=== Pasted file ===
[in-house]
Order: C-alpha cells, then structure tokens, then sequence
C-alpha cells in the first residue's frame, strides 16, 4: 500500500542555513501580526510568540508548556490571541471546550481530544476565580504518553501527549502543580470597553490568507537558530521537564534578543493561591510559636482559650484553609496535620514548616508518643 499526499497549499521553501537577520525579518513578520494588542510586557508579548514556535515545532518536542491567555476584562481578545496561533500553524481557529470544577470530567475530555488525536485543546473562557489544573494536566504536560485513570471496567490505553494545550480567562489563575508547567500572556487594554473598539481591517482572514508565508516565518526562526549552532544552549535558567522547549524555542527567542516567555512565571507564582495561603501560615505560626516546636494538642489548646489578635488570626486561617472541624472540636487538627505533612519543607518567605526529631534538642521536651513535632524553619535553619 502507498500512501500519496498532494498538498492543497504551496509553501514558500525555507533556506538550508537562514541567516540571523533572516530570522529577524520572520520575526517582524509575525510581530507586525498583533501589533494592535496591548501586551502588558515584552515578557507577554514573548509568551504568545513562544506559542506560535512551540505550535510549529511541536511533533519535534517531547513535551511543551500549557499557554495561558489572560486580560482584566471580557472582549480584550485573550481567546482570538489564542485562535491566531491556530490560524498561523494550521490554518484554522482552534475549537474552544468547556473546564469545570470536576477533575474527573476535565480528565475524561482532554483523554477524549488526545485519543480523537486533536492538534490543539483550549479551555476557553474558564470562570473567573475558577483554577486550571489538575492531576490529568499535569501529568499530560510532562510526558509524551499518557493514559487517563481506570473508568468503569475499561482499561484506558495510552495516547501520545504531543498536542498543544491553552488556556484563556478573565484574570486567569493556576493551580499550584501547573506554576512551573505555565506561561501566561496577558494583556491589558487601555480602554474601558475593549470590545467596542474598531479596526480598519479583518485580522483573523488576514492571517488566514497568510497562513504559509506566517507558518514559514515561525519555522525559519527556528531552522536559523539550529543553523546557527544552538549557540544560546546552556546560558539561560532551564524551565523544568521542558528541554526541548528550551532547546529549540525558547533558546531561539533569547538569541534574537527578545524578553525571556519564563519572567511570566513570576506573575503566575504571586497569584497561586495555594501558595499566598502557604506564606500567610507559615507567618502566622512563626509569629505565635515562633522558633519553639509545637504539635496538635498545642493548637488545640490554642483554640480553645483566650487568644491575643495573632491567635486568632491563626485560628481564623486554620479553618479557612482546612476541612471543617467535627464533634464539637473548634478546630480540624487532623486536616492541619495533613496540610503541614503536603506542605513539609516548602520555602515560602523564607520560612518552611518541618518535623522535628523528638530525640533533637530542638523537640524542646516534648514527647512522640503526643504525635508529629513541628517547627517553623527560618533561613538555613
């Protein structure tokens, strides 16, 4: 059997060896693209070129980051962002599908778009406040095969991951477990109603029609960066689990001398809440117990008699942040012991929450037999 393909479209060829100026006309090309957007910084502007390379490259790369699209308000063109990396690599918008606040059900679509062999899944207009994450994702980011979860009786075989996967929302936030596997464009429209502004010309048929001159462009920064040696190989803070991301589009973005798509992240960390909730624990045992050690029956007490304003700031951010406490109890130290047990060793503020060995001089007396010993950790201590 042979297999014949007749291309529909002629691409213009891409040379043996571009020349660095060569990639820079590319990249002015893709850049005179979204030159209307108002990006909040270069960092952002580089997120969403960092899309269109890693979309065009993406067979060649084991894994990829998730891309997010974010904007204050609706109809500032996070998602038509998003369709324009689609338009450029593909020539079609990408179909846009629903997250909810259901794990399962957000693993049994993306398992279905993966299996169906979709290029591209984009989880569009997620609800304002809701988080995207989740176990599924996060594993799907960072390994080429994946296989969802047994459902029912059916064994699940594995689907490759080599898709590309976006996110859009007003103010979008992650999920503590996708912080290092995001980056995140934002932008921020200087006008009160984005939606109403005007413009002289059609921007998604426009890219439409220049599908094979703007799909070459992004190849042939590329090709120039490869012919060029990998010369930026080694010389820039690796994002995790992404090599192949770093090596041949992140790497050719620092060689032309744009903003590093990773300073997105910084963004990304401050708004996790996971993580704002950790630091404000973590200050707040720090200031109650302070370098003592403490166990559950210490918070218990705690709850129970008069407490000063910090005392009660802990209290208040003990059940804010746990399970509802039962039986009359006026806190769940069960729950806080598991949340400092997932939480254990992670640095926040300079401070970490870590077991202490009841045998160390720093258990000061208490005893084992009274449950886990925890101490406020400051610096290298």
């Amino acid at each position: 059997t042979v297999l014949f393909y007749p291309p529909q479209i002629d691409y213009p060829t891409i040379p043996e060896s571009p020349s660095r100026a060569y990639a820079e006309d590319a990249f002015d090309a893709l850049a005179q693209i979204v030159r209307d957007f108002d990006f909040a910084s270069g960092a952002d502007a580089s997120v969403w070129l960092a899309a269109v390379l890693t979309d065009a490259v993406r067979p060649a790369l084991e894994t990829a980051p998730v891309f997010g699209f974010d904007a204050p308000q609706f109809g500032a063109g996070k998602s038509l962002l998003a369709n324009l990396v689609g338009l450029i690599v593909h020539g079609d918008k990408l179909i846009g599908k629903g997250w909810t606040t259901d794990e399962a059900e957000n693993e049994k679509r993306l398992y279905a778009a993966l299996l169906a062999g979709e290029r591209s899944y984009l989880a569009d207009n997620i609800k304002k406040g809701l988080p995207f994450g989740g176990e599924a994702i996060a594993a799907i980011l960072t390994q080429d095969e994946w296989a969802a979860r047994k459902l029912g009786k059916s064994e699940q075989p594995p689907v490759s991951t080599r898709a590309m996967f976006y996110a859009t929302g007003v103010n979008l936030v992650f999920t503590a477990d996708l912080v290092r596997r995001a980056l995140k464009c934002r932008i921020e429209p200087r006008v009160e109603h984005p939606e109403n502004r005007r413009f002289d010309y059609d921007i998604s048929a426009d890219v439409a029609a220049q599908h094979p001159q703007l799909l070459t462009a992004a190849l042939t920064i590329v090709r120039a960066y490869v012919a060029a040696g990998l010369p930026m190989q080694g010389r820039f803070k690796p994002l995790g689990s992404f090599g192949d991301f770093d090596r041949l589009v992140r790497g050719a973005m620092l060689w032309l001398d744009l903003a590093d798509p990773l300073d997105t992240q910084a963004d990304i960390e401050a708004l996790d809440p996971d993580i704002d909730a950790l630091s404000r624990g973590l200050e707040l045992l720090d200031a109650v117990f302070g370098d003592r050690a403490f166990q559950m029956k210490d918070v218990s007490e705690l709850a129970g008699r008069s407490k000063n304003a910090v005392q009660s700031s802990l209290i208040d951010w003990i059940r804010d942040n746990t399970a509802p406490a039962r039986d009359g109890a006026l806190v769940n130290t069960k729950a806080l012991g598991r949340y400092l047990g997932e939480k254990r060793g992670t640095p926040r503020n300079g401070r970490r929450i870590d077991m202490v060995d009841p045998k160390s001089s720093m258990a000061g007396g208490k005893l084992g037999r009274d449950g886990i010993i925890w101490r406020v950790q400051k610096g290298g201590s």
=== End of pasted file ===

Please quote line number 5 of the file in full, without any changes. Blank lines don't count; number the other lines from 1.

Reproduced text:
């Amino acid at each position: 059997t042979v297999l014949f393909y007749p291309p529909q479209i002629d691409y213009p060829t891409i040379p043996e060896s571009p020349s660095r100026a060569y990639a820079e006309d590319a990249f002015d090309a893709l850049a005179q693209i979204v030159r209307d957007f108002d990006f909040a910084s270069g960092a952002d502007a580089s997120v969403w070129l960092a899309a269109v390379l890693t979309d065009a490259v993406r067979p060649a790369l084991e894994t990829a980051p998730v891309f997010g699209f974010d904007a204050p308000q609706f109809g500032a063109g996070k998602s038509l962002l998003a369709n324009l990396v689609g338009l450029i690599v593909h020539g079609d918008k990408l179909i846009g599908k629903g997250w909810t606040t259901d794990e399962a059900e957000n693993e049994k679509r993306l398992y279905a778009a993966l299996l169906a062999g979709e290029r591209s899944y984009l989880a569009d207009n997620i609800k304002k406040g809701l988080p995207f994450g989740g176990e599924a994702i996060a594993a799907i980011l960072t390994q080429d095969e994946w296989a969802a979860r047994k459902l029912g009786k059916s064994e699940q075989p594995p689907v490759s991951t080599r898709a590309m996967f976006y996110a859009t929302g007003v103010n979008l936030v992650f999920t503590a477990d996708l912080v290092r596997r995001a980056l995140k464009c934002r932008i921020e429209p200087r006008v009160e109603h984005p939606e109403n502004r005007r413009f002289d010309y059609d921007i998604s048929a426009d890219v439409a029609a220049q599908h094979p001159q703007l799909l070459t462009a992004a190849l042939t920064i590329v090709r120039a960066y490869v012919a060029a040696g990998l010369p930026m190989q080694g010389r820039f803070k690796p994002l995790g689990s992404f090599g192949d991301f770093d090596r041949l589009v992140r790497g050719a973005m620092l060689w032309l001398d744009l903003a590093d798509p990773l300073d997105t992240q910084a963004d990304i960390e401050a708004l996790d809440p996971d993580i704002d909730a950790l630091s404000r624990g973590l200050e707040l045992l720090d200031a109650v117990f302070g370098d003592r050690a403490f166990q559950m029956k210490d918070v218990s007490e705690l709850a129970g008699r008069s407490k000063n304003a910090v005392q009660s700031s802990l209290i208040d951010w003990i059940r804010d942040n746990t399970a509802p406490a039962r039986d009359g109890a006026l806190v769940n130290t069960k729950a806080l012991g598991r949340y400092l047990g997932e939480k254990r060793g992670t640095p926040r503020n300079g401070r970490r929450i870590d077991m202490v060995d009841p045998k160390s001089s720093m258990a000061g007396g208490k005893l084992g037999r009274d449950g886990i010993i925890w101490r406020v950790q400051k610096g290298g201590s």